I am looking for a framework (and I’m happy to purchase one) that will ease the development burden of creating data entry forms, user/role permissions, page creation and writing reports. Any recommendations?

As fretburner mentioned, I’m a big fan of Symfony. Overall, I think it’s extremely well architected and a fantastic model for good OOP and design patterns. Usually you’d think with frameworks that you’re sacrificing flexibility for structure, but Symfony never felt restrictive to me. You can compose every response in whatever manner you choose. You can use a templating engine or not. You can use an ORM or not. Symfony doesn’t lock you into anything.

If you’re looking to kick start your framework research, I recommend reading From Flat PHP to Symfony2. It takes you step-by-step from a traditional PHP script to an MVC structure to a Symfony application.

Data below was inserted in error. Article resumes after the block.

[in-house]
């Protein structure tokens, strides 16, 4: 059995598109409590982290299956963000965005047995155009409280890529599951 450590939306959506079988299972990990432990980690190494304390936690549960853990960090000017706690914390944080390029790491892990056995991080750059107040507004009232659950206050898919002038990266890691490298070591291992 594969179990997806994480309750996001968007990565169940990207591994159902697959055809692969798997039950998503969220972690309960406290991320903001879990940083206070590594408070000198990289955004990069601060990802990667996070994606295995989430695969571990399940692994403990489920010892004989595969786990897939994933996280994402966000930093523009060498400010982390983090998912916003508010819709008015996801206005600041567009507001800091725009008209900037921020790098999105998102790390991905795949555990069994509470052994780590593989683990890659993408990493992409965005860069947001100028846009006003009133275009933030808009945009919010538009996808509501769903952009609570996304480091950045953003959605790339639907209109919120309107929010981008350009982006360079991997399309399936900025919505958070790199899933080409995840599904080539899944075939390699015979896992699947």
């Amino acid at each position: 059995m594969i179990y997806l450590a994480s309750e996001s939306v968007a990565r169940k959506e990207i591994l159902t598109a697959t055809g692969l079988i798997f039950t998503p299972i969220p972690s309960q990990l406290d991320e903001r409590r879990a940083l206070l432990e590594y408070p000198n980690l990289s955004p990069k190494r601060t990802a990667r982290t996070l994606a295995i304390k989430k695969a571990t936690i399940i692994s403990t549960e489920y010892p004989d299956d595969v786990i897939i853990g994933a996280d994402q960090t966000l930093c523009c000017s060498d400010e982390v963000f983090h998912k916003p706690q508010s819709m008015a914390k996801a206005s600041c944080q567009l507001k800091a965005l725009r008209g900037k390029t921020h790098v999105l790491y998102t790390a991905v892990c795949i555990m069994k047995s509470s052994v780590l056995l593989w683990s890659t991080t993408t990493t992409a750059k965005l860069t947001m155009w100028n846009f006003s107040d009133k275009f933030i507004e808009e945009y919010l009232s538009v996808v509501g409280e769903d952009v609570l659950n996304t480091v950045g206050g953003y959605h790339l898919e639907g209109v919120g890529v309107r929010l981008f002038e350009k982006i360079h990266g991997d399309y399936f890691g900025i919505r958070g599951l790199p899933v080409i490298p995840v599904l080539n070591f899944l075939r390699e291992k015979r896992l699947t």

Then here’s an older post where I tried to give an abbreviated summary of workflow in Symfony.

And here’s a step-by-step tutorial that I started (but didn’t finish) for building an application in Symfony. Each commit represents a step of the tutorial.

I’ll second that. Good documentation is the key value here.

A framework is basically useless without documentation.

[edit]: Also, once you cut your teeth on one framework with good documentation, you can always move on to others that might have more/better features but lesser-quality documentation since you’ll have a better idea on how to work with and use frameworks.

Off Topic:

You can click the Notifications link at the top right of screen to see if you have any new ones. The count of your notifications is also shown below your avatar. And on your profile page, you can click the Mentions tab. But there is no automatic notification like an email. The Mention thing is an add-on that has limited functionality.